More Attempts to Explain Chirality
Despite the hype in some reports, the highly-designed experiments only underscore the problem for origin of life theories.
50 years since James Coppedge focused on the problem in Evolution: Possible or Impossible?, the problem of homochirality still challenges naturalistic theories for the origin of life. Coppedge showed that the probability of getting a single-hand chain of peptides is vanishingly small. He also noted that natural selection cannot be invoked before a system existed capable of accurately reproducing all its parts (ch. 5). Since we last discussed this in October (10/02/14), a few more potential solutions have been offered, some with fanfare.
Discovery demystifies origin of life chirality phenomenon (PhysOrg). The article calls homochirality one of the more “fascinating” of the “unsolved puzzles” in the origin of life “mystery.” A team led by A. Schulman, U of Akron, publishing in Nature Communications, claims that “Mother Nature’s inner workings may not be as complex as we think.” The abstract of the paper, however, shows that the claimed “self-recognition” for the same hand was tested on very large molecular building blocks, like Fe28(μ3-O)8(Tart)16(HCOO)24]20−, where Tart is tartaric acid. The molecules, furthermore, were wheel-shaped, unlike amino acids. The abstract ends, “We believe that delicate long-range electrostatic interactions could be responsible for such high-level chiral recognition and selection.”
From Heat and Cold Comes Image and Mirror Image (U of Heidelberg). Researchers in Heidelberg, Germany intelligently designed a catalyst that can synthesize both hands of a compound depending on the temperature. This experiment has little to do with chance in a warm little pond, because it requires the specially-built catalyst, and the problem in origin-of-life theory is not getting the building blocks, but combining them in homochiral polypeptides. There’s only an off-handed remark at the end of the press release about this. “It could be a key principle in creating homochiral compounds through a temperature gradient such as observed in RNA polymerisation,” the article says. “Such mechanisms are significant in researching the origin of life.”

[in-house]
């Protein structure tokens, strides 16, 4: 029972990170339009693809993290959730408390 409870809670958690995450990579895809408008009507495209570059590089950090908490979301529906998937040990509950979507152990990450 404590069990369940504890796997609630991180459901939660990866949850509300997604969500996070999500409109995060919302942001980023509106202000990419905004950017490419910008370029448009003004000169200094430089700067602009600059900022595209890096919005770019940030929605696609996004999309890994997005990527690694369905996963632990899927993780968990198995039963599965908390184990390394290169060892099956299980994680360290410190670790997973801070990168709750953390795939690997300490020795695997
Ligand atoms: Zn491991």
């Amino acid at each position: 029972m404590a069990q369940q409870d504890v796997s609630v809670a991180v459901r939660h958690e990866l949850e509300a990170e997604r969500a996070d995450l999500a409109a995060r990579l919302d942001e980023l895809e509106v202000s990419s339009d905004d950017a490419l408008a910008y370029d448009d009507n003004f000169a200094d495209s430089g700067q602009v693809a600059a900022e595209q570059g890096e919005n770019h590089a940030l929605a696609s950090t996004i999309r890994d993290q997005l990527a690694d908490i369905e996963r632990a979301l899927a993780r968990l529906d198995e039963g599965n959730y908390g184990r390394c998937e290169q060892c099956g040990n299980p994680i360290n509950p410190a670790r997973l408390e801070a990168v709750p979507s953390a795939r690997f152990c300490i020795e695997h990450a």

Chemists Crack the Chirality Code (PhysOrg). Despite the flashy headline, this article is also about intelligent design, not chance. The “code” that the scientists at Trinity College Dublin “cracked” is not the origin of life, but a method chemists can use to intelligently design one-handed products for drug development. The headline, then, is a false lead. The article has nothing to do with the origin of life.
It appears Coppedge’s contention stands: without design, the chance of getting an average sized protein out of all the proteins on earth, made of all left-handed amino acids, is one in 1071. That’s for one average-size protein. The simplest known living organism has 239 proteins. Coppedge puts that low probability in context:
Saying it another way, the odds are a hundred billion trillion trillion trillion trillion trillion to one against that happening!
That isn’t all. Even if one did occur, 238 more all-left-handed ones would be needed to work with it, or all would be lost. Since all 239 would have to be together in space and time, the probability of each of the remaining 238 would be 1/10123. Those huge numbers would then have to be multiplied together and with the 1/1071 probability of the first one, according to the multiplication rule. This would give the probability of the needed group of 239 protein molecules being all left-handed.
The number is beyond all comprehension, namely 1 in 1029345.
Since believing that will happen is utterly ridiculous, origin of life research will never get off the ground without solving this mystery. Louis Pasteur said, when he first discovered the chirality phenomenon, “here are here mysteries which prepare immense labors for the future, and from this time invite the most serious meditations of science.” Incidentally, the sugars in DNA and RNA are also homochiral, but right-handed in those cases (left- and right- being artificial designations for the convenience of classification).
Get to work, secularists. We’re still waiting. Did you notice that intelligence can easily sort and select things of one hand and snap them together quickly? Long before the “intelligent design movement” started, Coppedge said, after stating that natural selection is completely inadequate as a solution, “We find that there is no lessening of confusion until one accepts the logic that “intelligent” systems could not arise without an intelligent Designer.”